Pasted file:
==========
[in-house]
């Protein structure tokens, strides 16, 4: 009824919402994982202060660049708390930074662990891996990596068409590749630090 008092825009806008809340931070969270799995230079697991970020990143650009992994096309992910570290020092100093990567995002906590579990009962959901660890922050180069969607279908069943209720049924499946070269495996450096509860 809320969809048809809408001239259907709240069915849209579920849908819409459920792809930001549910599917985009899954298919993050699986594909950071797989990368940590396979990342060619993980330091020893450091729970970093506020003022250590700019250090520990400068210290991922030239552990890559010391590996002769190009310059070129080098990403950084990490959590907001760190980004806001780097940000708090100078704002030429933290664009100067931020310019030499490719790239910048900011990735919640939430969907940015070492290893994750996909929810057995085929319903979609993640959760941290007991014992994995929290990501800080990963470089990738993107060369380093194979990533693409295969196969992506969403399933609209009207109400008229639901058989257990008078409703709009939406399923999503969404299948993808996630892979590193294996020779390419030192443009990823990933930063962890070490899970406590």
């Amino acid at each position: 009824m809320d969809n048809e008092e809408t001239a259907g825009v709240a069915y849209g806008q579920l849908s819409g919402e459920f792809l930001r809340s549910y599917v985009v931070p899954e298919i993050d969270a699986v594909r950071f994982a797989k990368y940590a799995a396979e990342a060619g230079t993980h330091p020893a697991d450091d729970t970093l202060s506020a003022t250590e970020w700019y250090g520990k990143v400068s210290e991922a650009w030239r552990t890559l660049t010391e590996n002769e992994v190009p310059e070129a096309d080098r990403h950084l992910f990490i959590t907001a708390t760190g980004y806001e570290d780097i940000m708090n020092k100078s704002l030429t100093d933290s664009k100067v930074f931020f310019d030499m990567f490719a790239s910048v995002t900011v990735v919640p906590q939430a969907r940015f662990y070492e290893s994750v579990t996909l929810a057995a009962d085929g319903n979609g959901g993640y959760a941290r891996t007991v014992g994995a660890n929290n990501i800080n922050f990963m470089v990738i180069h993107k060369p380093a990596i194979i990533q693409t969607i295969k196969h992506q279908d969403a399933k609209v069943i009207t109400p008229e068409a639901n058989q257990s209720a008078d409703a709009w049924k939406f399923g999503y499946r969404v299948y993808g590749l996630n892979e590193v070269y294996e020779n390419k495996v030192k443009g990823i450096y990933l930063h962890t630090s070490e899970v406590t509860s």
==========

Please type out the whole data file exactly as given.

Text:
[in-house]
């Protein structure tokens, strides 16, 4: 009824919402994982202060660049708390930074662990891996990596068409590749630090 008092825009806008809340931070969270799995230079697991970020990143650009992994096309992910570290020092100093990567995002906590579990009962959901660890922050180069969607279908069943209720049924499946070269495996450096509860 809320969809048809809408001239259907709240069915849209579920849908819409459920792809930001549910599917985009899954298919993050699986594909950071797989990368940590396979990342060619993980330091020893450091729970970093506020003022250590700019250090520990400068210290991922030239552990890559010391590996002769190009310059070129080098990403950084990490959590907001760190980004806001780097940000708090100078704002030429933290664009100067931020310019030499490719790239910048900011990735919640939430969907940015070492290893994750996909929810057995085929319903979609993640959760941290007991014992994995929290990501800080990963470089990738993107060369380093194979990533693409295969196969992506969403399933609209009207109400008229639901058989257990008078409703709009939406399923999503969404299948993808996630892979590193294996020779390419030192443009990823990933930063962890070490899970406590």
């Amino acid at each position: 009824m809320d969809n048809e008092e809408t001239a259907g825009v709240a069915y849209g806008q579920l849908s819409g919402e459920f792809l930001r809340s549910y599917v985009v931070p899954e298919i993050d969270a699986v594909r950071f994982a797989k990368y940590a799995a396979e990342a060619g230079t993980h330091p020893a697991d450091d729970t970093l202060s506020a003022t250590e970020w700019y250090g520990k990143v400068s210290e991922a650009w030239r552990t890559l660049t010391e590996n002769e992994v190009p310059e070129a096309d080098r990403h950084l992910f990490i959590t907001a708390t760190g980004y806001e570290d780097i940000m708090n020092k100078s704002l030429t100093d933290s664009k100067v930074f931020f310019d030499m990567f490719a790239s910048v995002t900011v990735v919640p906590q939430a969907r940015f662990y070492e290893s994750v579990t996909l929810a057995a009962d085929g319903n979609g959901g993640y959760a941290r891996t007991v014992g994995a660890n929290n990501i800080n922050f990963m470089v990738i180069h993107k060369p380093a990596i194979i990533q693409t969607i295969k196969h992506q279908d969403a399933k609209v069943i009207t109400p008229e068409a639901n058989q257990s209720a008078d409703a709009w049924k939406f399923g999503y499946r969404v299948y993808g590749l996630n892979e590193v070269y294996e020779n390419k495996v030192k443009g990823i450096y990933l930063h962890t630090s070490e899970v406590t509860s």